THE WHEELMEN. - The Rise and Fall of the Ariel Bicycle Club. - Oakland Tribune, 18 Apr 1888
The Rise and Fall of the Ariel Bicycle Club.
Some months ago a bicycle club was formed in Oakland, and for months it flourished. It was known by the name Ariel - a pleasant title. Soon the membership began to increase, when it was found that a little back room was hardly sufficient to accommodate the youths seeking honors on the dusty roads. So a suite of rooms on Eighth street and Broadway, in the Shattuck block, was secured and fitted up in comfortable style, and here for many weeks the members of the Ariel Club met and discussed matters. But they will meet and discuss matters no more. The Ariel Bicycle Club is a thing of the past. It is "busted," and the ex-members of the Ramblers hail with delight the news of its sudden decease.
Fred Blinn has caused quite a sensation among the wheelmen by appearing in his gaudy new uniform.
Morton of the Chicago Cycling Club, who is now in Oakland, wears the neatest uniform on the road.
Lewis Sears has arrived at Victoria, B.C. He states that he astonished the natives by his fast riding on his wheel.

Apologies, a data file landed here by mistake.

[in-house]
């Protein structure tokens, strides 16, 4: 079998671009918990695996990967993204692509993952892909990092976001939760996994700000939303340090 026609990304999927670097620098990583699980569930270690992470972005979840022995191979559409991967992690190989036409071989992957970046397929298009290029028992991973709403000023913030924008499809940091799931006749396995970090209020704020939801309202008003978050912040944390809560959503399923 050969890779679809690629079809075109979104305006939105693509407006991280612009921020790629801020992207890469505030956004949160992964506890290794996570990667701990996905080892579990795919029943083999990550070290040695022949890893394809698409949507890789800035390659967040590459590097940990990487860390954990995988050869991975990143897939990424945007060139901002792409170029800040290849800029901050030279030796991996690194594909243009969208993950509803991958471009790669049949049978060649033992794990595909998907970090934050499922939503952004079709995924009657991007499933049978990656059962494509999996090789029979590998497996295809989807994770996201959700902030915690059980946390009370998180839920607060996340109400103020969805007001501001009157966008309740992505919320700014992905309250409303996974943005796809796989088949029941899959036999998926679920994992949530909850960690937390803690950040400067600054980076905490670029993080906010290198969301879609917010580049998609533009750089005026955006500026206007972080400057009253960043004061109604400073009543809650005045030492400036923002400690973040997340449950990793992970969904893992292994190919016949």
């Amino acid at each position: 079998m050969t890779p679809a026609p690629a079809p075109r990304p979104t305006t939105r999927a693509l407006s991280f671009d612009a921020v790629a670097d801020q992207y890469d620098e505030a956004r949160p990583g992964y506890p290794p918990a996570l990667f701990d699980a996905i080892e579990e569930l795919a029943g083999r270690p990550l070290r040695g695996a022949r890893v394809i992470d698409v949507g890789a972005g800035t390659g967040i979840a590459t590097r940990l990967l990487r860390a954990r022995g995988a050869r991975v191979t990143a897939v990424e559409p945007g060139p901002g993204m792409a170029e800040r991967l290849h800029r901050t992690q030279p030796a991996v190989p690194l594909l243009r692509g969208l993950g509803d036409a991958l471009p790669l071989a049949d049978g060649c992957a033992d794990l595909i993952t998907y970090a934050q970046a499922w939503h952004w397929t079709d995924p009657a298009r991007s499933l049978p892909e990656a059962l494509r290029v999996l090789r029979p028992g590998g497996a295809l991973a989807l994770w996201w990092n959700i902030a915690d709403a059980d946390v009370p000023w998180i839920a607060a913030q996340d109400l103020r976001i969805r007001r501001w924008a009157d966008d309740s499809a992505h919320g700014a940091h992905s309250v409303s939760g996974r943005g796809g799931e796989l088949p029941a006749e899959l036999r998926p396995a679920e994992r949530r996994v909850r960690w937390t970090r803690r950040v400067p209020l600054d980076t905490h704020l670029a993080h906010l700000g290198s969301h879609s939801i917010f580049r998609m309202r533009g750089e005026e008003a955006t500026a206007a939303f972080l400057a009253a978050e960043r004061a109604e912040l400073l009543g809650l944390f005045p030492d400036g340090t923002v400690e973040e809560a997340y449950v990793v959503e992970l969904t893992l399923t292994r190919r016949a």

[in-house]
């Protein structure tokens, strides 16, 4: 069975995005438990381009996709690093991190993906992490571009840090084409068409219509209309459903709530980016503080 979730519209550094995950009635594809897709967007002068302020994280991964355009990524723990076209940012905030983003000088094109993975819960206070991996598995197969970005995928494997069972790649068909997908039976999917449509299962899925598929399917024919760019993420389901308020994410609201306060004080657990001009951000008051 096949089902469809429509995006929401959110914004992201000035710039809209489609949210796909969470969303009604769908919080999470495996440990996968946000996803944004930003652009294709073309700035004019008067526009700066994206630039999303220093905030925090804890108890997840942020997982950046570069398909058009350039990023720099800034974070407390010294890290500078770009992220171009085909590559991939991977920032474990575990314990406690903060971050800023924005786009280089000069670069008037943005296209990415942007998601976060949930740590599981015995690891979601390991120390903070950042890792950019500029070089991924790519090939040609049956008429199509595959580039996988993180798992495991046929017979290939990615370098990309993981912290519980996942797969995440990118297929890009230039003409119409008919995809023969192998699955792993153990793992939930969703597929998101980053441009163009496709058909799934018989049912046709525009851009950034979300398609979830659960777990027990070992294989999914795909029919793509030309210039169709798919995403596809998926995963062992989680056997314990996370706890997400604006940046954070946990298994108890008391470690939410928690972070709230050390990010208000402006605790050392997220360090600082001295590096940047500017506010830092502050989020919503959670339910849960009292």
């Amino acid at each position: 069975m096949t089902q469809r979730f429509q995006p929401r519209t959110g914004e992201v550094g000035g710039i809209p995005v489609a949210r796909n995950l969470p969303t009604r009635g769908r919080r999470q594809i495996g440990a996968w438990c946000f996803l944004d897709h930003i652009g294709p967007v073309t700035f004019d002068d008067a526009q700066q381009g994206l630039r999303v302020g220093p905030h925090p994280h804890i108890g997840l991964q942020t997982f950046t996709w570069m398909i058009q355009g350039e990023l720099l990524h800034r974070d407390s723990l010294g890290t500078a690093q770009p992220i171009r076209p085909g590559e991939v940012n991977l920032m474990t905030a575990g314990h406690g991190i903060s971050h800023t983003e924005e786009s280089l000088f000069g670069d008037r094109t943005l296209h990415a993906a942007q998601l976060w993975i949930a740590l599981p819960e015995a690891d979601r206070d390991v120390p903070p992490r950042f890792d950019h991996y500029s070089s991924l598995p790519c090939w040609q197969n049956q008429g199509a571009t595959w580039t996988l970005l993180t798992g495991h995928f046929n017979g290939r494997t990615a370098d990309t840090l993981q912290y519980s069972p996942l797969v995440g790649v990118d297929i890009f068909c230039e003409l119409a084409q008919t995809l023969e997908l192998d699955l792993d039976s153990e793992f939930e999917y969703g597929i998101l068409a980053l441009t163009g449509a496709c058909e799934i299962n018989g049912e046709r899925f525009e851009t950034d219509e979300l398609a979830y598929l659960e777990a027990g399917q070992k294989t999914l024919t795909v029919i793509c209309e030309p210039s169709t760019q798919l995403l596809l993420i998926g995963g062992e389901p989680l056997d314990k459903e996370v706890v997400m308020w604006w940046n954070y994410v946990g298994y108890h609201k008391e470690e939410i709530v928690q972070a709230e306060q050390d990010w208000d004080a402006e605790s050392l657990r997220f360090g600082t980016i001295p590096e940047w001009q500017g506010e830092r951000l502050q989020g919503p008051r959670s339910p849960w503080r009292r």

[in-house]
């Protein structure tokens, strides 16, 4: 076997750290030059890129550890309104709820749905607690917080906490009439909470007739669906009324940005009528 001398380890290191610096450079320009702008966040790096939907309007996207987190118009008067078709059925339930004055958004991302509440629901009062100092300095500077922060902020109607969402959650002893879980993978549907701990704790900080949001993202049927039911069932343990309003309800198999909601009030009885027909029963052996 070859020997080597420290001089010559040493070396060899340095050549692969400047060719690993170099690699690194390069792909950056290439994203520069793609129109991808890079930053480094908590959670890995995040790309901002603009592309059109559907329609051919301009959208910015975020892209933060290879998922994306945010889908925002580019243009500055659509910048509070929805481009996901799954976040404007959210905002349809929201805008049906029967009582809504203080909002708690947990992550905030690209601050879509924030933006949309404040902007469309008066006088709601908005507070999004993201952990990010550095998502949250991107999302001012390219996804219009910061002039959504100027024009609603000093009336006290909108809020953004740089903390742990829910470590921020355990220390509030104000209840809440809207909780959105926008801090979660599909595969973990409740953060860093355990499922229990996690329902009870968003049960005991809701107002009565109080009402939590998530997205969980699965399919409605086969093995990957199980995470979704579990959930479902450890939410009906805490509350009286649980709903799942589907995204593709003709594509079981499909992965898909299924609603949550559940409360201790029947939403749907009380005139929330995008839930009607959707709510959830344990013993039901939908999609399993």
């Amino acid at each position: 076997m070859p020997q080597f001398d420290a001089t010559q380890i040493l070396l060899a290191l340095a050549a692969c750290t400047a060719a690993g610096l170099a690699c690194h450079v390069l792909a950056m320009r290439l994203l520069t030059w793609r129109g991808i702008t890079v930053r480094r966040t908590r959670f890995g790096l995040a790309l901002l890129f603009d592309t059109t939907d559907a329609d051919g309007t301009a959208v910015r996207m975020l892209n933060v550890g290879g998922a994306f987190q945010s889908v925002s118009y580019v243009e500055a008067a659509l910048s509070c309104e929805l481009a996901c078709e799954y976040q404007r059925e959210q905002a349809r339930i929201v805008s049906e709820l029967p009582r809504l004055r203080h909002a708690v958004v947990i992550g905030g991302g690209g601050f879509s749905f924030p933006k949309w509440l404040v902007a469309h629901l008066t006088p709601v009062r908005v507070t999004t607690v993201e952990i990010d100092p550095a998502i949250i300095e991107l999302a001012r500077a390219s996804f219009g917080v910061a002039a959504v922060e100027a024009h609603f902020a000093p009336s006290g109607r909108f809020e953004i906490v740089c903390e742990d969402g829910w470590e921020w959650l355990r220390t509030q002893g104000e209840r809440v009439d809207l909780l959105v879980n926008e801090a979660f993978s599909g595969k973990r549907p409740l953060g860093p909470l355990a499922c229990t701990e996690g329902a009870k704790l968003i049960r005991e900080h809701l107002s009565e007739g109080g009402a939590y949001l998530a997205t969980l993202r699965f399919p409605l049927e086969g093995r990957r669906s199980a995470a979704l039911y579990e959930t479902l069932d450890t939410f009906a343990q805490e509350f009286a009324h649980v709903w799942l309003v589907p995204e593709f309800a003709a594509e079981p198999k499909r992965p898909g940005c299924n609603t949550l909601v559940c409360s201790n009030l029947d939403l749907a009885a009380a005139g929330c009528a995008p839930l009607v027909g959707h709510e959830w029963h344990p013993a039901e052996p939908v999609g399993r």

Charles J. Kryster is now working up a proposition to go to the Yosemite on bicycles. Fifteen riders are wanted to take the trip. The expense for the entire trip will not exceed $30 for each man. It is proposed to have a horse and wagon, tents etc.
Ralph Coxhead, an amateur rider. can manage a bicycle very well, but when it comes to a tricycle, he is not at home. A few nights ago while passing Eighth and Washington streets on a tricycle, he took a header and gracefully swept the earth.
Brower has been prevented from riding recently by an annoying felon.
Miss Edith Coxhead, her brother, and A. A. Bouton took an early start the other morning, and climbed the mountains leading to Jack Hays's canyon. The young lady rode a light club tricycle, and did not find it difficult work. The party returned by way of Piedmont hills and Lake Merritt, riding in all about sixteen miles over mountain roads.